Guarding in a Judogi

Remembering Here&Now Samsara

This is part 9 of Bodhena’s Samsara: how he becomes a guard in the ashram

The Music House, ‘Somji Estate’ by its proper name, consisted of a large building on a sizable piece of property. In addition to the group rooms, the Ashram operated a restaurant in the house called ‘Somji Kitchen’ that served Indian-style meals. In recent months, most of the new food passes the Ashram had issued were only good for here, because conditions at Mariam Canteen had been getting too crowded. Also on the premises were maybe twenty bamboo huts in which sannyasins were living.

Bodhena as Krishna Guard
Construction work of the boutique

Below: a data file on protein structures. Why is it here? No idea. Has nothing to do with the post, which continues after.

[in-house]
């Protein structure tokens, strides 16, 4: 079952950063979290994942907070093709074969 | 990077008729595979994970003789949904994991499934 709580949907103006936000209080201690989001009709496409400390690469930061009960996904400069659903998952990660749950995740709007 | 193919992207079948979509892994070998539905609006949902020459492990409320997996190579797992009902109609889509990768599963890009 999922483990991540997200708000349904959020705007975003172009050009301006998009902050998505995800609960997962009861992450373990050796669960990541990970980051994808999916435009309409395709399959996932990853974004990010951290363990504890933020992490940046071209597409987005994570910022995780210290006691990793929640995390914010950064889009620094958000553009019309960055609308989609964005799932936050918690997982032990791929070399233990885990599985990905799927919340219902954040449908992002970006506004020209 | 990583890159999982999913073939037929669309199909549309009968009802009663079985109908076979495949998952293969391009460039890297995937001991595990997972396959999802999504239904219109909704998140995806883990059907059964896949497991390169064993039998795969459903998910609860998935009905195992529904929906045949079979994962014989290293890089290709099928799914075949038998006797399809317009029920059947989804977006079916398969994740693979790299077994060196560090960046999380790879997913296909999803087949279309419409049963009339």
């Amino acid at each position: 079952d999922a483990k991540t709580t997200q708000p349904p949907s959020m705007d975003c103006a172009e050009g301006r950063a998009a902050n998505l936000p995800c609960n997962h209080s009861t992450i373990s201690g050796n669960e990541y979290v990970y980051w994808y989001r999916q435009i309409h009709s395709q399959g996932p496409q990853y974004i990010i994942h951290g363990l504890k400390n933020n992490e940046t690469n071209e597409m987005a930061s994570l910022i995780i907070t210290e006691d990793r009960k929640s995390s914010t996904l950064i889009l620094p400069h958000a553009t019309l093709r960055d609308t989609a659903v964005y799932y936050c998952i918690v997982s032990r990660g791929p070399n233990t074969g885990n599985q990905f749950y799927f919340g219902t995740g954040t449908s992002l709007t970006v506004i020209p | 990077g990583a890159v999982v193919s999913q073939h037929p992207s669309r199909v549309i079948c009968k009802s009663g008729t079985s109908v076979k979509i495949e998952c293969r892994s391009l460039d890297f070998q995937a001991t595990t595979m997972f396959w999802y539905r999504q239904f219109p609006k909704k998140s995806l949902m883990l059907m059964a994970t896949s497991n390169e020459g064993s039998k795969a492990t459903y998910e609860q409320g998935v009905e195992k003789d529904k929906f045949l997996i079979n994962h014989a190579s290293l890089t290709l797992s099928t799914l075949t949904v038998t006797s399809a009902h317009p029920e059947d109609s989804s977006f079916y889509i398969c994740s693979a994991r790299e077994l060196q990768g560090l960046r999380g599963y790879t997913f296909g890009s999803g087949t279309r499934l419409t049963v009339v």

Tai Chi break
Karate practice of the 'samurai' guards
Another 'Krishna Guard'

Mainly to prevent Indians from snooping around that had nothing to do here, there was a guard on duty that was furnished by the group department. This seemed to be quite an easy job. Most of the time, the guard was just lounging around in his hut, smoking beedies and chatting with the ladies.

To the extent that I was able to walk again, I was reintegrated into the active work process. I helped to set up group rooms, did a bit of cleaning and also started to give breaks to our guard. Now, this was an activity just to my liking. Not so long afterwards one of the two guards who covered that position was going back to the West, and the job was becoming vacant. I inquired discreetly through my coordinator whether it would be possible for me to continue in that line of work, and I got a positive answer.